Dear Future Architect: 4 Perspectives

By on April 11, 2016. Posted in , .

Advice for a Future ArchitectTo anyone considering a future in architecture, here’s a bit of advice from 4 of us currently in the architecture profession…

From just starting out in the world of architecture to over 18 years (yikes!) of experience, we have some great suggestions for future architects… I asked my team to contribute to today’s ArchiTalks post so we could offer advice from various perspectives.

Today’s post is part of the ArchiTalks series in which Bob Borson of Life of an Architect selects a theme, and a bunch of us architects (who also write a blog) post on the same day at the same time… This month our theme is Dear Future Architect:

Dear Future Architect:

From Marisa:

As a young architect myself, I hardly feel qualified to give advice to anyone—but nonetheless, I have a few tidbits of freshly-attained knowledge that I’d like to share. Since graduating, I’ve learned so much—I’ve developed my drafting and design skills, gained technical knowledge, developed project management skills, and finally begun to understand how a building comes together. None of this would be possible if I wasn’t working at a firm like Studio MM. So my advice is this: know yourself. Take time after graduation to consider the type of firm where you will be best able to grow and learn. Try to articulate why you are attracted to particular firms—why are large studios enticing? Why specialty firms?—rather than just describing their size or structure, connect it back to your desires. Think about what kind of mentor you want to find, what your ideal work environment is, how you best collaborate with others, and what type of work you want to be doing. Do you prefer building physical models or computer-based ones? Do you want to develop your management skills, your design skills, or both?  Do you like having a social life attached to your work life? What characteristics does your ideal boss have? Make a list. It’ll help you to put into words what you enjoy about architecture and about work. This may be obvious, but it’s not always true: the firm you work for should be a place that you enjoy spending time. Your work will only be the best it can be when you are excited about it and about the people you are doing it with. By investing time upfront into understanding yourself, you will narrow your job search and help to guarantee that you find colleagues that are willing to invest their own time and energy into your professional development, something invaluable at the start of your career.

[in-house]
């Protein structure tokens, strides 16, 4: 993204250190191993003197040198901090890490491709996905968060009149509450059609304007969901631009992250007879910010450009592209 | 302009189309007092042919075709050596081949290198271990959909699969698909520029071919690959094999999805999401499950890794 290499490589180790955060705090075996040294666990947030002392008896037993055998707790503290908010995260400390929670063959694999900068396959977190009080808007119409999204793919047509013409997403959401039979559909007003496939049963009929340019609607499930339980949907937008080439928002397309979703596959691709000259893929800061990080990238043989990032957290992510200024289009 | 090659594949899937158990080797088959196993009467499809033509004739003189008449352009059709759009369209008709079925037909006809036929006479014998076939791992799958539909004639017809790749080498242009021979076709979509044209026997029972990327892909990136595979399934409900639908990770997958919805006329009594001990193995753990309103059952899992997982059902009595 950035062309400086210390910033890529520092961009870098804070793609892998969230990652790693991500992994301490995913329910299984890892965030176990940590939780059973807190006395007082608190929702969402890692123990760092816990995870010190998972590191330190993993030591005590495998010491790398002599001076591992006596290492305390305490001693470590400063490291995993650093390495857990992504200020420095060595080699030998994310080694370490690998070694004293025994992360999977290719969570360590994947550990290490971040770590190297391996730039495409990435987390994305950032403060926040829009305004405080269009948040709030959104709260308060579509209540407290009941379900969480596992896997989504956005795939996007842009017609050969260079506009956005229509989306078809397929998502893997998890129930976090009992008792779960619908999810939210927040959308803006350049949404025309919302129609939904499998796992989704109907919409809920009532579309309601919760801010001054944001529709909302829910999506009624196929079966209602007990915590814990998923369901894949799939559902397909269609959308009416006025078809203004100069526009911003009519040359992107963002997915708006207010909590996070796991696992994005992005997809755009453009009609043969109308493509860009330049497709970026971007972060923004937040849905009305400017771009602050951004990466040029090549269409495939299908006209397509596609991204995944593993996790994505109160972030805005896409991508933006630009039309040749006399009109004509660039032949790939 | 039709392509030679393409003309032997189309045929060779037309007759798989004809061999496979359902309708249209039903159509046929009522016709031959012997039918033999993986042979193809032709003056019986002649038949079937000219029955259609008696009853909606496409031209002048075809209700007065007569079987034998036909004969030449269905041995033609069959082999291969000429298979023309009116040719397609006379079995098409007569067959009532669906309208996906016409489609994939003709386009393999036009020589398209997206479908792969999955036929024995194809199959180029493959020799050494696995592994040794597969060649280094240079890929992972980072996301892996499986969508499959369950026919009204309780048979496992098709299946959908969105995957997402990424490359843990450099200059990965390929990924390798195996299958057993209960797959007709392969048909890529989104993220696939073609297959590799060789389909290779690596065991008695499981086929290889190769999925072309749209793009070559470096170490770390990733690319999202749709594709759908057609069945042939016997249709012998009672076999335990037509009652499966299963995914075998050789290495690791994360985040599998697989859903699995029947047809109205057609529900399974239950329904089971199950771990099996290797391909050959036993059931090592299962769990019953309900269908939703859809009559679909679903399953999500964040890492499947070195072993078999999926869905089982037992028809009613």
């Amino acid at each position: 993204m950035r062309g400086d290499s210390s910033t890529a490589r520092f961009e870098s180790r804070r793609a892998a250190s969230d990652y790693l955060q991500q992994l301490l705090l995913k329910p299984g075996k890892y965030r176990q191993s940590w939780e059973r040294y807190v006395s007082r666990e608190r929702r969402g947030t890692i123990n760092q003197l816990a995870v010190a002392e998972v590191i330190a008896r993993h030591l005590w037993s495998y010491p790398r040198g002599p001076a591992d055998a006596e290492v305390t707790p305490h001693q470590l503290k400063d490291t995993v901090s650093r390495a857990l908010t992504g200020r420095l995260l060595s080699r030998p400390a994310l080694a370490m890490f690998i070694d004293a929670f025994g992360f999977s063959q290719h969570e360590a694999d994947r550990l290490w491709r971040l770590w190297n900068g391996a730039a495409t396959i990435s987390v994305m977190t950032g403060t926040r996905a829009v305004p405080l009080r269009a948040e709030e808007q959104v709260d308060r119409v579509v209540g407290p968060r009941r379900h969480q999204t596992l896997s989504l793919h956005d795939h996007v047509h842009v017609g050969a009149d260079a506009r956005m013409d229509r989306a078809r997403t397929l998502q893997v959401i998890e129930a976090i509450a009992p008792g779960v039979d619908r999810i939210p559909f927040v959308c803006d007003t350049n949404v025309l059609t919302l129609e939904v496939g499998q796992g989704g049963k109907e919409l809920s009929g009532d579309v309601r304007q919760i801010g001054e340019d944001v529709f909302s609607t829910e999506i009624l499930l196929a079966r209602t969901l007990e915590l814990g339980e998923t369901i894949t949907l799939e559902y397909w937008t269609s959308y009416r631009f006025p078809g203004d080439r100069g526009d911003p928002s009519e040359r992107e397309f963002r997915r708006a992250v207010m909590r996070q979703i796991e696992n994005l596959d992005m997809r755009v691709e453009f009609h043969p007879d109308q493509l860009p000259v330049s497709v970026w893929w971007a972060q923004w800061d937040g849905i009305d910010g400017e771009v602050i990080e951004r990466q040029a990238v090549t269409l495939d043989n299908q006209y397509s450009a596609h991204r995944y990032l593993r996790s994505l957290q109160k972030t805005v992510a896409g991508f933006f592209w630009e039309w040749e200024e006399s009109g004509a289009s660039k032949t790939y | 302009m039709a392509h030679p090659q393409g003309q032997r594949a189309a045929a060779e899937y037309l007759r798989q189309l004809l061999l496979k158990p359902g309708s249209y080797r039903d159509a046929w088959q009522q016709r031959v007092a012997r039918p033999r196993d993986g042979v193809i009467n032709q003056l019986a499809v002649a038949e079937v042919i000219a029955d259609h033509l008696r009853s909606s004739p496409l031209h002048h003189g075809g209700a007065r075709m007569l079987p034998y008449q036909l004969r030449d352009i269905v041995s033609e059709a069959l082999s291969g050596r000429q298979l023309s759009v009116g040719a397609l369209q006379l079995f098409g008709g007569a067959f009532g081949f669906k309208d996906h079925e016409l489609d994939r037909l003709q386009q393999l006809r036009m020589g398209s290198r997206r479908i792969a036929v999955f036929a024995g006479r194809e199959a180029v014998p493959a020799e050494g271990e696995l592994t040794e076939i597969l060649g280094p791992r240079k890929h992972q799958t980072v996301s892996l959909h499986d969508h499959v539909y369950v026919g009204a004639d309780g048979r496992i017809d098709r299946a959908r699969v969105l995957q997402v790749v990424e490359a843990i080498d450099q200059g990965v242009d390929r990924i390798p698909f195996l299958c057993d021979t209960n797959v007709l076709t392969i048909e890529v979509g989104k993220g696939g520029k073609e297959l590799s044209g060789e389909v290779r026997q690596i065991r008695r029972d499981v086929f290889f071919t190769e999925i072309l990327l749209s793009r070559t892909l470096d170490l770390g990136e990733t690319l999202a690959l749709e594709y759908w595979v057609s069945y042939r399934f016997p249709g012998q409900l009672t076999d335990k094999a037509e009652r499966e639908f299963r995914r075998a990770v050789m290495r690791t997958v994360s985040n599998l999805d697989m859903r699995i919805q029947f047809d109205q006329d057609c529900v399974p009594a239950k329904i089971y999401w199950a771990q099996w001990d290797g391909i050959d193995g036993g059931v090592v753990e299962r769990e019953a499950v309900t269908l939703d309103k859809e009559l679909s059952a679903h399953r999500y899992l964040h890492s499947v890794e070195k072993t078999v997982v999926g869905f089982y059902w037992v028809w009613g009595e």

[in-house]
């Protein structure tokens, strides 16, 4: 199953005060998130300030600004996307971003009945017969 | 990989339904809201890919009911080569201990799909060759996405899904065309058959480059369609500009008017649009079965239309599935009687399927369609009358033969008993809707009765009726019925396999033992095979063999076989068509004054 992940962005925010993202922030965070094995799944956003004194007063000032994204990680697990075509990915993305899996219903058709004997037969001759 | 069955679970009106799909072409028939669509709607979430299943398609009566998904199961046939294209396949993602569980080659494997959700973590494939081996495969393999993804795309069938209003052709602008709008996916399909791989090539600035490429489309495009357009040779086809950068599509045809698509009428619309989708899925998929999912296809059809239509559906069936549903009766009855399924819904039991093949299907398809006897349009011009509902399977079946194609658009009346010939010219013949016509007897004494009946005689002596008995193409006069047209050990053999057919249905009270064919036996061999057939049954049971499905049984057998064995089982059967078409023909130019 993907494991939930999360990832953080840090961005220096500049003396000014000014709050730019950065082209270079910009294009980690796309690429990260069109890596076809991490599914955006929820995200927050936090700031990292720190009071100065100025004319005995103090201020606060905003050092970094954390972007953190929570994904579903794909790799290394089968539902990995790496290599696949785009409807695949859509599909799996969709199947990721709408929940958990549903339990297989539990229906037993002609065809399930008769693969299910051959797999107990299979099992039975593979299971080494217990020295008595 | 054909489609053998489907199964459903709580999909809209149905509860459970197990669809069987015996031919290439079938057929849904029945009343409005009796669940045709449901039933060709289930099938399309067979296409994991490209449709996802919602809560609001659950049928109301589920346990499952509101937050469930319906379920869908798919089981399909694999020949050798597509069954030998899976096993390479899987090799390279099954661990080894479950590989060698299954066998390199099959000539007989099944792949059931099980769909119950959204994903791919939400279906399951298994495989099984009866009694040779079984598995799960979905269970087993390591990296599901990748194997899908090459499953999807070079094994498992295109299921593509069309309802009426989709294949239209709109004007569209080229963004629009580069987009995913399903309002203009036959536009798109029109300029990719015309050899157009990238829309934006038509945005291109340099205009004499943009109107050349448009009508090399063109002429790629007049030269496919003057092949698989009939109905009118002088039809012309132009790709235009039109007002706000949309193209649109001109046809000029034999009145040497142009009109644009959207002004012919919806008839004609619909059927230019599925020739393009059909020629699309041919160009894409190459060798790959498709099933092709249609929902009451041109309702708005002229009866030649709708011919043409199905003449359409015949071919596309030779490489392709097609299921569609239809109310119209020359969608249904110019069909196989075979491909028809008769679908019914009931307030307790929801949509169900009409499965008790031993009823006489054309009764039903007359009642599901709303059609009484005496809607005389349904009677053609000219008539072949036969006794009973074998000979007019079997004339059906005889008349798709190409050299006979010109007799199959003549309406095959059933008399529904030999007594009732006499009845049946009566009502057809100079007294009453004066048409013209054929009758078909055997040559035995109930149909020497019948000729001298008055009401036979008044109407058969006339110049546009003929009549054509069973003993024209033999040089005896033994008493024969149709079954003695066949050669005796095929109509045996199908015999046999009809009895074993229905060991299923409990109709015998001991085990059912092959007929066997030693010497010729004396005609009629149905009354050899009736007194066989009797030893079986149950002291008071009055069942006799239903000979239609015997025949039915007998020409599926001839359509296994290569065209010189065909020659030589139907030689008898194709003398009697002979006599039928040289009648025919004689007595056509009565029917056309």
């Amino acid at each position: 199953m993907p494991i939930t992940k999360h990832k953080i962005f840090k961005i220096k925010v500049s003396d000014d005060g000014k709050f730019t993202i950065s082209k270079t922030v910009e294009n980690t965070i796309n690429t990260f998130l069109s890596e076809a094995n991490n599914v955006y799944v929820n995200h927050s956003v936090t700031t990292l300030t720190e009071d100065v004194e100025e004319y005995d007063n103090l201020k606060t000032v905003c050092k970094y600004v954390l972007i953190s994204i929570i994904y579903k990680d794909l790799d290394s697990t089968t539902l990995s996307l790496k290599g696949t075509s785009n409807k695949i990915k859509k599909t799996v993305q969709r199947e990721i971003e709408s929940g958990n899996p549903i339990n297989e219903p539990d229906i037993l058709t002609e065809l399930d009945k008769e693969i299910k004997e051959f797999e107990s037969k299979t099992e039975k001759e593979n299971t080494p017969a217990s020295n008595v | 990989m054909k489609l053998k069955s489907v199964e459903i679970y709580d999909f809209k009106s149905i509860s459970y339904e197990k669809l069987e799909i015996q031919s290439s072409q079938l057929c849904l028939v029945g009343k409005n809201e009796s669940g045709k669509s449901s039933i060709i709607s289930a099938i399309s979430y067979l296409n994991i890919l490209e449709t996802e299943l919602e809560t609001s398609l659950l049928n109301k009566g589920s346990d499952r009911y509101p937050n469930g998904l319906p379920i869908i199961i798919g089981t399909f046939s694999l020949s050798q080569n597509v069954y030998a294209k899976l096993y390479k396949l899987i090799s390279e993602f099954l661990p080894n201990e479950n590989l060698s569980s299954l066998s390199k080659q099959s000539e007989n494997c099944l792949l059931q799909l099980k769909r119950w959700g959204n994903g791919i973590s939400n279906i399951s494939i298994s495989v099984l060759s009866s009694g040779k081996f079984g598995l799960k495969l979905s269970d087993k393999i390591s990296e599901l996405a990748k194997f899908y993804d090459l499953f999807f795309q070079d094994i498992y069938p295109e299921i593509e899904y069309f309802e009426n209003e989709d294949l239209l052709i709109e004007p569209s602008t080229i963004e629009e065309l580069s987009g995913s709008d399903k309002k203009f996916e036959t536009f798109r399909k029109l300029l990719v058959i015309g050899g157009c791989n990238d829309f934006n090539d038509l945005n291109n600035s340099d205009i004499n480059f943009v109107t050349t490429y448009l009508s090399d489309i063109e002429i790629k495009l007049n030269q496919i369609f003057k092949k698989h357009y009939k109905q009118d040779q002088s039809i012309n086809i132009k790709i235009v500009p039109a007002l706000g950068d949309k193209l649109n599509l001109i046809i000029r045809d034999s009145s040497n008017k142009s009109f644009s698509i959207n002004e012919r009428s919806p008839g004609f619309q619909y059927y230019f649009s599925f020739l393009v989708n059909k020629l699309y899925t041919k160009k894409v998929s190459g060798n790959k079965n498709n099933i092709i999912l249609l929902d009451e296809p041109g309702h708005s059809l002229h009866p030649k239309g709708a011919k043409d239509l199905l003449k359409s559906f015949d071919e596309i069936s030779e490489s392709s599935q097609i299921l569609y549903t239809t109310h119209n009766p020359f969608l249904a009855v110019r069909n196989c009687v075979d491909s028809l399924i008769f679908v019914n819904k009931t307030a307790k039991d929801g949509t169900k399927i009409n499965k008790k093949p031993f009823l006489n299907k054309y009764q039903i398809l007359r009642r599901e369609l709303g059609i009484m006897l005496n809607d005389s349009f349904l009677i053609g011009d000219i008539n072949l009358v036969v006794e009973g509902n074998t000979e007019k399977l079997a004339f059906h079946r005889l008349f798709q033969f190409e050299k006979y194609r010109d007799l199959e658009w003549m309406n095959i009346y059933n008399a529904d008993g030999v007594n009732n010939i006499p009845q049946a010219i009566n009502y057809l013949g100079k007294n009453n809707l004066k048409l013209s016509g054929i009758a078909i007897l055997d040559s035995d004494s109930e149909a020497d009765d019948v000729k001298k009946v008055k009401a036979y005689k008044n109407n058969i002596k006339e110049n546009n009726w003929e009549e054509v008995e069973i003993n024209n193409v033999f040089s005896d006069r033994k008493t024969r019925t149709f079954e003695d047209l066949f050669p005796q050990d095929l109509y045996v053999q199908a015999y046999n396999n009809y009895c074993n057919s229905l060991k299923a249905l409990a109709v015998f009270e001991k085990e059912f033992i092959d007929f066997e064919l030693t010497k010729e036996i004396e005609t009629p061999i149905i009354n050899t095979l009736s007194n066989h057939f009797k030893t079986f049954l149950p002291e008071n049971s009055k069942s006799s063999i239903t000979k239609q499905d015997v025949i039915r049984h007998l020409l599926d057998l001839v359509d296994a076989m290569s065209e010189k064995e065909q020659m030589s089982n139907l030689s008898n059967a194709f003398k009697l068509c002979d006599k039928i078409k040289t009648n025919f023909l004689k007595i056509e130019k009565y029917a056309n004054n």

From John:

Get something built

find an architecture that is suited to who you are

submit yourself to the tediousness of learning every piece and part of a building well.

get outside – find inspiration

develop your communication skills

develop your business skills

find your inspiration

work out

don’t be afraid to dive in – don’t get frustrated with the sheer length of the process – your subconscious is doing more than you realize.

learn to work with others – they will help you build bigger and better things

learn about engineering

find a structural engineer you want to work with for the rest of your life

Few buildings and spaces looks like the photos in the architecture magazines in real life – you should see what’s behind the camera – and what’s been photo-shopped.
the true weight of our profession is in the true experience of a place . The true measure of our work is whether we can work with real people and understand why you are creating and are being commissioned for such a task

find a good architectural photographer

you will have to keep the client happy to the end of the project to photograph their space.

build a team to allow you to focus on what you do best

if you choose to add a business partner it should be someone you’ve gone through ups and downs with and know will be able to stick with you through the long haul and you can have an open and honest dialogue with – think best friend.

From Tracy: